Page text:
SPIT THREE TIMES DAVIDE REVIATI Coconino Press (Italy) | 2016 | 562 Pages | B&W
Foreign sales: France (Ici-Même Editions); Germany (avant-verlag); World English (Seven Stories Press) Part of the Sélection Officielle Angoulême 2018 A small group of teenagers fascinated by a young, savage girl. In Davide Reviati’s Italian graphic novel violence and vulnerability magnificently coexists.—Le Monde A masterpiece in black and white.—L’Humanité Integration, drugs, secrets, ignorance, wisdom, rural depression, dreams, threats, coming of age: this and much more is summoned by Reviati’s imaginific poetry. You’ll find your eyes glistening once again.—Andrea Provinciali, Il Mucchio Selvaggio
the communist regime of marshal Tito and settled there just following the end World War II. This rough coming of age, among atmospheres that remind us of Pier Paolo Pasolini and Cesare Pavese, explores the peripheries’ perception and understanding of the outsider, giving us a merciless portrait of the challenges and brutality of cultural integration. A moving story about disenfranchised youth and the Romani people that never ringspathetic or hypocritical, Sputa Tre Volte is an unforgiving look at provincial life. DAVIDE REVIATI is an Italian cartoonist leading a double career of illustrator and cartoonist in publishing and the press (Il Manifesto, La Stampa, L’Unità), while collaborating in the screenwriting of movies. Morti di sonno, his graphic novel published in Italian by Coconino Press in 2009, was awarded the best album prize at the 2010 Napoli Comic Con. The French edition (published by Casterman) won the award for the best book in translation in 2011. Seven years after the success of Morti di Sonno, in 2016 Reviati released a new book Sputa Tre Volte (Spit Thrice) with Coconino Press. In just a few months, the book has already sold in German, Portuguese and French, has won two prizes and underwent a reprint.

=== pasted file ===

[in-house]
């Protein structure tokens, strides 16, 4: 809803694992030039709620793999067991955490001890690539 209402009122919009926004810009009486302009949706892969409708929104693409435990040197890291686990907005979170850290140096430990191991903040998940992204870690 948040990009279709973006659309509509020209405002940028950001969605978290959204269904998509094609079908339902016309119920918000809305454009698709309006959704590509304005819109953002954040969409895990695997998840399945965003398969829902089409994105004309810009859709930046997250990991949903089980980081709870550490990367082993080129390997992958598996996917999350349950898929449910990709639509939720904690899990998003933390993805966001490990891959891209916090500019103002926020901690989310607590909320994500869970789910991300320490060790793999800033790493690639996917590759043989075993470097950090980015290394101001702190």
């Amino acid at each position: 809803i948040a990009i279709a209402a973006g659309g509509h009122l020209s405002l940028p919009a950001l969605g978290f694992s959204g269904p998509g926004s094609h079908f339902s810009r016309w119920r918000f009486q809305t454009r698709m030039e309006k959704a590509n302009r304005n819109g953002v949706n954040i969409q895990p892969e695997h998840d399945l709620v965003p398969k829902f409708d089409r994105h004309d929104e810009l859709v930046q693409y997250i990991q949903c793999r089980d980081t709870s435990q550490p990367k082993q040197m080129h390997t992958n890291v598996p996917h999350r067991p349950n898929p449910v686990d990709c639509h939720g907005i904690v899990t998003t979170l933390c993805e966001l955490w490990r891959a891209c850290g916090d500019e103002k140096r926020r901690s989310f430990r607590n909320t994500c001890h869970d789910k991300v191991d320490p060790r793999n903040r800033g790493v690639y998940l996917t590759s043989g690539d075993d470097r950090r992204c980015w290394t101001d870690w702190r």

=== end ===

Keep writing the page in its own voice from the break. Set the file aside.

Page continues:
More than 500 pages and they read like they were less half as many. Thanks to the impressive fluidity of the montage and the lightness of the writing.— Francesco Boille, Internazionale A searing coming-of-age graphic novel with reminiscences of Richard Ford’s short stories. A tale of integration, or lack thereof, between a small rural community and a Romani family and an elegy devoid of nostalgia, Sputa Tre Volte tells the coming of age of Guido, the son of rural folks, who finds himself growing up amidst the moral nihilism and boredom of the Italian eighties. Guido and his pals Moreno aka Il Grisù and Katango are rebels without a cause living in a provincial town of the Po Valley, a forsaken corner of the Italian countryside which has turned peripheral wasteland. Supposed students of the local vocational high school, they spend their days playing pools, hitting bars, stirring brawls, wandering around in their cars, smoking hashish and drinking beer. There was a time when Guido and his friends used to enjoy being country boys. Not too long ago, when they were children, they liked to stroll around the tilled fields, impatient to learn the secrets of peasant wisdom, anxious to become like their grandparents. However, they now much prefer to drive to the near Riviera Romagnola, check out its flashy dance clubs and end up drugged on its shores. Near Guido and his friends live the Stancic, a family of Romani who escaped who